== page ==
3:30AM they said. Meet outside the cabin at 3:30AM. That’s the conversation that I overheard while quietly devouring my scrambled eggs, courtesy of the Kilauea Military Camp. That’s all that I needed to hear to know that these people, who were also enjoying the same fine eggs, were planning a trip to see the Kilauea lava flow at Volcanoes National Park. I instinctively interrupted their conversation and quickly asked, “do you have room for one more?”
In this post, I wrote about how night viewing of Halemaumau Crater from the Jaggar Museum is a must see when visiting Hawaii Volcanoes National Park. This isn’t the only place to get a great view of the crater at night. Michelle and I were fortunate to stay at the famous Volcano House. This unique lodge is the only one of its kind within Hawaii Volcanoes National Park. The lodge is located on the edge of Kilauea Volcano, and offers a stunning viewing area of Halemaumau Crater.
The Sulphur Banks Trail is a short, easy hike, that is accessible just down the road from the Hawaii Volcanoes National Park Visitor Center. This would be the final hike that Michelle and I would do during our stay at the park. The trail is in an area known as Haakulamanu, which means gathering place for birds, and is filled with steaming rocks and vibrant mineral deposits. Years ago, native Hawaiian species like the nene and kolea, would flock to Haakulamanu, likely attracted to the underlying thermal field on which the sulphur banks exist.
If this footage from photographer and videographer, Fred Rackle, left you wanting more, well, I’ve got more for you. I stumbled on this great, vintage film from the 1960’s, titled Hawaii’s Spectacular Valcono Eruptions, by photographer Art Carter. In fact, Rackle is credited with helping with the video. The narration is great, but the video is even better. At one point, they show video of Kilauea Iki spewing a fountain of over 1,900 feet in height. Try to imagine lava being spewed over 1900 feet in the air. I’d love to see that in real life. The final six minutes shows video of the eruption in Puna, Big Island. There’s one aerial shot of the town, and you can see not too far behind (probably less than a mile), the volcano erupting. It’s an unbelievable sight that has to be seen to be believed. What an amazing time to have lived in Hawaii.
Located on the southern flank of Kilauea is one of the largest petroglyph fields in the state. Puu Loa, or, “hill of long life,” contains over 23,000 petroglyph images. Michelle and I decided to check out the petroglyph field after a visit to the end of Chain of Craters Road and the Holei Sea Arch. The hike in is about a one-mile trek on uneven, rocky terrain. However, once you reach the wooden planks at the end of the trail, you are awarded with a unique opportunity to view ancient Hawaiian petroglyphs carved hundred of years ago.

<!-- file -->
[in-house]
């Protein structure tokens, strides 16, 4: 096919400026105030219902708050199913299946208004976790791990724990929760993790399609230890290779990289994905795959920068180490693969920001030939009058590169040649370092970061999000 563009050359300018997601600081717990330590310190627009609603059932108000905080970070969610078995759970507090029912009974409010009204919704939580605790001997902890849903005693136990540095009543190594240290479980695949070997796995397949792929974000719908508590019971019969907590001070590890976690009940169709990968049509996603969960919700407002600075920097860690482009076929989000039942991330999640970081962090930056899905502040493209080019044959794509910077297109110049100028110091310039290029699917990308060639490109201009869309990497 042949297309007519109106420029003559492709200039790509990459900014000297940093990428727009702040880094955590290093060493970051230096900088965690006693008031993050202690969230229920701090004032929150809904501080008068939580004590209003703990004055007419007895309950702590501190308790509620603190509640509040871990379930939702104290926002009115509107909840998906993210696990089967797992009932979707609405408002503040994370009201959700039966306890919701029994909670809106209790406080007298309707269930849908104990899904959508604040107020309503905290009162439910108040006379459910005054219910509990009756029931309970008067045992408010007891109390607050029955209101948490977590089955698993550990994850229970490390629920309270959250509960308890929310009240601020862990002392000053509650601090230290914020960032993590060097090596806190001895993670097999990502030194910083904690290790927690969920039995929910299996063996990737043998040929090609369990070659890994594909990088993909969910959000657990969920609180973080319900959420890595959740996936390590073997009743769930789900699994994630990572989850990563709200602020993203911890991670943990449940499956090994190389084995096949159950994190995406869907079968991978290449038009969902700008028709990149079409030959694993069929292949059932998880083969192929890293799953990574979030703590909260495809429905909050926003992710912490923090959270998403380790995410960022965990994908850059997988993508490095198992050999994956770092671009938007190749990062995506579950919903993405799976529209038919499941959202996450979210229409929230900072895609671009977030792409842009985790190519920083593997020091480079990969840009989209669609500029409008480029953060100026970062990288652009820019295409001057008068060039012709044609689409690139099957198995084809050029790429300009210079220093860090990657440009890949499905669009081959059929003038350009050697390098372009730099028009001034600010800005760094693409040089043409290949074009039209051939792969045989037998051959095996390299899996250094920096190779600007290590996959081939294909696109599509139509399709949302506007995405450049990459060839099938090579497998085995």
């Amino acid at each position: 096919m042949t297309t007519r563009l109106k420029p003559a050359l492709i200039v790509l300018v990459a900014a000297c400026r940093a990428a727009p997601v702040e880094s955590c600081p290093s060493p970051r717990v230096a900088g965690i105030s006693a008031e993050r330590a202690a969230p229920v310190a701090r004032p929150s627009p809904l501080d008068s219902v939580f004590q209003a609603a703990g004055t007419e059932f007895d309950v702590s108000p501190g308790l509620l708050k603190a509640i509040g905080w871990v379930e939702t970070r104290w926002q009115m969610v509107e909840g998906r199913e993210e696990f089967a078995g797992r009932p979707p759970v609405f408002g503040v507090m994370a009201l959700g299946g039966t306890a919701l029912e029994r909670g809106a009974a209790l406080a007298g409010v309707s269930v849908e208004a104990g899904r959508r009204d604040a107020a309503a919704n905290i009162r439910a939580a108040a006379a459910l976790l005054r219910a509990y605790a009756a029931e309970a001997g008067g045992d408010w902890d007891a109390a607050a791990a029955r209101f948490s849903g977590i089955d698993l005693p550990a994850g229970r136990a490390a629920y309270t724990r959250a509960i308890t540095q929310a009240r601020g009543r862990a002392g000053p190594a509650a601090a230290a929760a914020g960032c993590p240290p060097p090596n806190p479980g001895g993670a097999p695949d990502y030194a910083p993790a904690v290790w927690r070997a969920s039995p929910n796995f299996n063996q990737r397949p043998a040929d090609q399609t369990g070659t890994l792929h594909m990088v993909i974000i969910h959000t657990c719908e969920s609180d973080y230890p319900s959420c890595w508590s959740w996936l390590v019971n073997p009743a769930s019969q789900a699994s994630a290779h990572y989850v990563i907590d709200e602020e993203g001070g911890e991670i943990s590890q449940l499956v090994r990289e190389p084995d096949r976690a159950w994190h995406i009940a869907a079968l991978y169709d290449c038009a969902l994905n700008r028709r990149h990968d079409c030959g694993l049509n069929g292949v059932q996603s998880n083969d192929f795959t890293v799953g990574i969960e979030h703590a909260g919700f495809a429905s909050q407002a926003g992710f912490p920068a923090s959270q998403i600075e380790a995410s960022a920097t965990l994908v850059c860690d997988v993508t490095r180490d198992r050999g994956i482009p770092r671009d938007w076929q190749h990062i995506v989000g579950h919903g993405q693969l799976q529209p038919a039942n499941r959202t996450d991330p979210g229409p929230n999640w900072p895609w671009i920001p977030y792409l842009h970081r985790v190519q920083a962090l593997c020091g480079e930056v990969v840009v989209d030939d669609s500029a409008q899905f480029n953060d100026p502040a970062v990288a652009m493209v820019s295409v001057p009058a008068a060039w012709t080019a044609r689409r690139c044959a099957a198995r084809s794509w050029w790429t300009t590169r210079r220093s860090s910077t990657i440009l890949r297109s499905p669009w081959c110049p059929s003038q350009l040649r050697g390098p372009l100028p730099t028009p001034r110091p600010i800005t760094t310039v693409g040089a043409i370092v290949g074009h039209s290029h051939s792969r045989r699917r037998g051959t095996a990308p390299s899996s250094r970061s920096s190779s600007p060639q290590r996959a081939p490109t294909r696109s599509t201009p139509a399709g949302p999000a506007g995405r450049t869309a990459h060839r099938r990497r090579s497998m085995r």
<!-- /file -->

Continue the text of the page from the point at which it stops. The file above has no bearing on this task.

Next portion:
The Halemaumau Overlook at the Jaggar Museum in Hawaii Volcanoes National Park is a must see whenever visiting this one-of-a-kind national park. We decided to visit the Jaggar Museum on the last night of our stay at the park. It was about 5pm, or so, when we found ourselves at the famous volcanic museum. Unfortunately for us, it was very cloudy with slight showers. The clouds were plentiful and hovering close to the crater, leaving us and every other spectator with nothing to see. So, we decided that we would head back to the Volcano House, wait a bit, and then return to the Jaggar Museum later in the evening with our fingers crossed.
I’ve been trying to imagine what the 1959 eruption of Kilauea Iki looked like ever since I hiked the hardened crater floor a few weeks ago. That’s how I came across the video footage below of the eruption by Fred Rackle. In the early 90’s, Rackle donated the footage to the Center for the Study of Active Volcanoes at the University of Hawaii at Hilo. When Kilauea Iki erupted in 1959, Rackle left the camera shop that he worked at in Waikiki and flew to the Big Island to film the eruption using a 2nd hand Bell & Howell Filmo 70-DL that he picked up for $30.
Kilauea Iki, meaning little Kilauea, is by no means a little hike. This hike will weave in-and-out of a lush rainforest, bring you down to the remnants of a former lava lake, and then lead you to the popular Thurston Lava Tube. Kilauea Iki was the trail that I was most eager to explore during my recent trip to Hawaii Volcanoes National Park. I was not disappointed. There are two potential starting points for this hike, either at the Thurston Lava Tube parking lot or the Kilauea Iki parking lot. The trail is a loop, and so you can choose to go either clockwise or counterclockwise. We chose to go counterclockwise by starting at the Kilauea Iki parking lot and ending with the Thurston Lava Tube as our finale.